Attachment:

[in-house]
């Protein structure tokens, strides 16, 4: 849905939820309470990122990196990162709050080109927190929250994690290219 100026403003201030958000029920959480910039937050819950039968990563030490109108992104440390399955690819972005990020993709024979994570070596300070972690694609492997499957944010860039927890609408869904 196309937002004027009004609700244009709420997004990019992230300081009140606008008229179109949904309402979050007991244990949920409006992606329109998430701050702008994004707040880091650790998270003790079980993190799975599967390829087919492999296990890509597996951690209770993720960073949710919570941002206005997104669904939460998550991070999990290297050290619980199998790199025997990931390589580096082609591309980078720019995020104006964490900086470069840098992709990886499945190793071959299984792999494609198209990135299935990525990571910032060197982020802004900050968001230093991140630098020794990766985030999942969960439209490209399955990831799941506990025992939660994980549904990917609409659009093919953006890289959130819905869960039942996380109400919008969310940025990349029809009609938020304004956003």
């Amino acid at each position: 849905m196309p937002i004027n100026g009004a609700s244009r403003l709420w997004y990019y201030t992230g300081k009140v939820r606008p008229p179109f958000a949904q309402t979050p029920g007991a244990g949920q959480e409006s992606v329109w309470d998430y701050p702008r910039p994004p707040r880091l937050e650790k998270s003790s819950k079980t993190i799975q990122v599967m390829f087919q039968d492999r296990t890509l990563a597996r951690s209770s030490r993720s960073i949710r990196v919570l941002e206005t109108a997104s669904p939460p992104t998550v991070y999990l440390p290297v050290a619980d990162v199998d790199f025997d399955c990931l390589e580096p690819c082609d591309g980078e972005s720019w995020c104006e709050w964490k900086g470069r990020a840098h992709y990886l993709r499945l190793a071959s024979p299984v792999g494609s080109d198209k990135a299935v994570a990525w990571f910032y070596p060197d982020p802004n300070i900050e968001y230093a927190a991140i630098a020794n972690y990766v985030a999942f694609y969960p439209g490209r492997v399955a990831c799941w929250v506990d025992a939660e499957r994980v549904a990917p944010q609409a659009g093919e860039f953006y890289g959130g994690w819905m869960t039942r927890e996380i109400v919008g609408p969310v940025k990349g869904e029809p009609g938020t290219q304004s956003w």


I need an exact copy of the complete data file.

[in-house]
């Protein structure tokens, strides 16, 4: 849905939820309470990122990196990162709050080109927190929250994690290219 100026403003201030958000029920959480910039937050819950039968990563030490109108992104440390399955690819972005990020993709024979994570070596300070972690694609492997499957944010860039927890609408869904 196309937002004027009004609700244009709420997004990019992230300081009140606008008229179109949904309402979050007991244990949920409006992606329109998430701050702008994004707040880091650790998270003790079980993190799975599967390829087919492999296990890509597996951690209770993720960073949710919570941002206005997104669904939460998550991070999990290297050290619980199998790199025997990931390589580096082609591309980078720019995020104006964490900086470069840098992709990886499945190793071959299984792999494609198209990135299935990525990571910032060197982020802004900050968001230093991140630098020794990766985030999942969960439209490209399955990831799941506990025992939660994980549904990917609409659009093919953006890289959130819905869960039942996380109400919008969310940025990349029809009609938020304004956003």
């Amino acid at each position: 849905m196309p937002i004027n100026g009004a609700s244009r403003l709420w997004y990019y201030t992230g300081k009140v939820r606008p008229p179109f958000a949904q309402t979050p029920g007991a244990g949920q959480e409006s992606v329109w309470d998430y701050p702008r910039p994004p707040r880091l937050e650790k998270s003790s819950k079980t993190i799975q990122v599967m390829f087919q039968d492999r296990t890509l990563a597996r951690s209770s030490r993720s960073i949710r990196v919570l941002e206005t109108a997104s669904p939460p992104t998550v991070y999990l440390p290297v050290a619980d990162v199998d790199f025997d399955c990931l390589e580096p690819c082609d591309g980078e972005s720019w995020c104006e709050w964490k900086g470069r990020a840098h992709y990886l993709r499945l190793a071959s024979p299984v792999g494609s080109d198209k990135a299935v994570a990525w990571f910032y070596p060197d982020p802004n300070i900050e968001y230093a927190a991140i630098a020794n972690y990766v985030a999942f694609y969960p439209g490209r492997v399955a990831c799941w929250v506990d025992a939660e499957r994980v549904a990917p944010q609409a659009g093919e860039f953006y890289g959130g994690w819905m869960t039942r927890e996380i109400v919008g609408p969310v940025k990349g869904e029809p009609g938020t290219q304004s956003w």